"Fifty percent of the population lives in an urban area, and that’s going to increase to something like 70 percent in the next few years," says the Outbound Collective’s Heifferon. "As we become more disconnected from nature, we also have more mental health issues, like anxiety and depression."
This leads to more questing for the experience of being outdoors without the pains of discovery.
"I think the outdoors is having a mainstream moment," says Heifferon. "People are feeling more detached from nature and you’re constantly reminded of it on Instagram and across other channels. People have a natural tendency to experience wanderlust, and when you’re behind a computer at a desk all day, you think, ‘Oh my god, I wish I were there and not here.’"
Lawhon of Leave No Trace agrees. "We know, fairly definitively, that people are not as connected to the natural world as they once were," he says. "Kids go to the grocery store and see milk and don’t even know there’s a cow involved. We’ve lost our connection to the natural world. The benefit is that [this increased interest in the outdoors and parks] is good for psychological health, physical health, and it’s good to have more people aware of their public lands and become supporters of public lands."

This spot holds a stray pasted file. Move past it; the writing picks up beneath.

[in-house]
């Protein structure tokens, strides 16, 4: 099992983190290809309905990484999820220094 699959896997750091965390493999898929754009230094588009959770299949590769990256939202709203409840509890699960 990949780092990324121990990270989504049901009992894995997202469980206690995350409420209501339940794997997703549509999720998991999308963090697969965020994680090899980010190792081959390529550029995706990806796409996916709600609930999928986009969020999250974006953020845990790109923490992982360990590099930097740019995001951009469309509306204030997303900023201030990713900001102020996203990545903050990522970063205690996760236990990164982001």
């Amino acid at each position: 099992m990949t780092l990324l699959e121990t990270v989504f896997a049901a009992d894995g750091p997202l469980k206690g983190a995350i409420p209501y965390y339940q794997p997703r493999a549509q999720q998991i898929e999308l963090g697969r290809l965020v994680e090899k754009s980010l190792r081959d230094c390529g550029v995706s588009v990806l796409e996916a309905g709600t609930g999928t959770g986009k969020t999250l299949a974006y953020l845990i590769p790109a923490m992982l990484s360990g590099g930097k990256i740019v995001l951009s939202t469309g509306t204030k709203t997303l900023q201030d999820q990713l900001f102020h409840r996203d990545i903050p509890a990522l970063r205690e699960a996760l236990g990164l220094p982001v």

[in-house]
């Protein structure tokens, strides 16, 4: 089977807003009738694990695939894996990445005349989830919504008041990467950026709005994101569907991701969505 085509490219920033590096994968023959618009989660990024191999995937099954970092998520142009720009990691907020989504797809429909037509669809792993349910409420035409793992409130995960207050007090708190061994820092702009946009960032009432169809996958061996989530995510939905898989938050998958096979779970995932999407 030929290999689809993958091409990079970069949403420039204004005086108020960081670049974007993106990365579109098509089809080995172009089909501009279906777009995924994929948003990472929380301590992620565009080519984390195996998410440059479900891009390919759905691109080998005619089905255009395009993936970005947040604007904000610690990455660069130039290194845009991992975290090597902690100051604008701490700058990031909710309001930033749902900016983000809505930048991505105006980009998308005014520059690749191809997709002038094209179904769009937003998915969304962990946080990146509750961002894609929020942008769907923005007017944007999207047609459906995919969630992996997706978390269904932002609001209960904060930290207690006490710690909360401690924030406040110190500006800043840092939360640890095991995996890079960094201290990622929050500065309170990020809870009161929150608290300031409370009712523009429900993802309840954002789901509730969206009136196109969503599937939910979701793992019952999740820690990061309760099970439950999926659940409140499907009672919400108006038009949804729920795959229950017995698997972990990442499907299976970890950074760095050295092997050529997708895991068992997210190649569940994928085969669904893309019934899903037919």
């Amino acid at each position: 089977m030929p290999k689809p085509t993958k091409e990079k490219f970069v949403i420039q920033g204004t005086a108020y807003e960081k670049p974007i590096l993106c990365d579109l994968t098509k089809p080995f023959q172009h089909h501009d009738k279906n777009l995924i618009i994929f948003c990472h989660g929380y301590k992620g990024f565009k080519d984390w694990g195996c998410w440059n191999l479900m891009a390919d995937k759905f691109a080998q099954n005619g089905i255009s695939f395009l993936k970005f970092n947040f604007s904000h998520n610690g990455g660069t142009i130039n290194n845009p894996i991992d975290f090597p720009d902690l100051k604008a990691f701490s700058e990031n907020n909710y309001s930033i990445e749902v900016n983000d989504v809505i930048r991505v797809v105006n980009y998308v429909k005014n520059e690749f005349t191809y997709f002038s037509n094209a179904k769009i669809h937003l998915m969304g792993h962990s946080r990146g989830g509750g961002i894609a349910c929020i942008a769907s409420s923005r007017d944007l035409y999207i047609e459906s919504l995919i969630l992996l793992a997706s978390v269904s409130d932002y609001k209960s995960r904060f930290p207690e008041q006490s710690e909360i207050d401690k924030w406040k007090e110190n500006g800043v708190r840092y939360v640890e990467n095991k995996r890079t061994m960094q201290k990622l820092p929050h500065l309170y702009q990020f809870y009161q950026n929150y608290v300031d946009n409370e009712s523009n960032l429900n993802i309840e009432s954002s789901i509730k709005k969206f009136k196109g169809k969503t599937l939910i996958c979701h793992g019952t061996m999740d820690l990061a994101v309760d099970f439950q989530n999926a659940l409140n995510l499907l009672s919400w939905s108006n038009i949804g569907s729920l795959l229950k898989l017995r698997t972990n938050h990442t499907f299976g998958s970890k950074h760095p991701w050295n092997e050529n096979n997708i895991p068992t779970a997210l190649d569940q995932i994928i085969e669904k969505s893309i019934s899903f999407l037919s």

But being aware of public lands doesn’t necessarily mean someone knows how to treat them. "Some of these folks, they do their homework. They went to REI, did the research, found the place, got educated, got their gear — and maybe some people share all that," says Lawhon. But many don’t. Instead of an Instagram post that documents all the work required to get the photo, you just see the pretty result — and that piece of the story is what drives inexperienced people to try to accomplish the same. Lawhon says he’s "seen lots of places get hammered" when a well-taken photo gets posted, especially if the poster has a healthy social media following. This is what happened with the Devil’s Bathtub in Southwest Virginia.
"There’s this creek, this obscure little creek called the Devil’s Bathtub. It’s a little pool, and it blew up on social media. All of a sudden, it’s totally overrun. That’s what happens when a place gets hot spotted."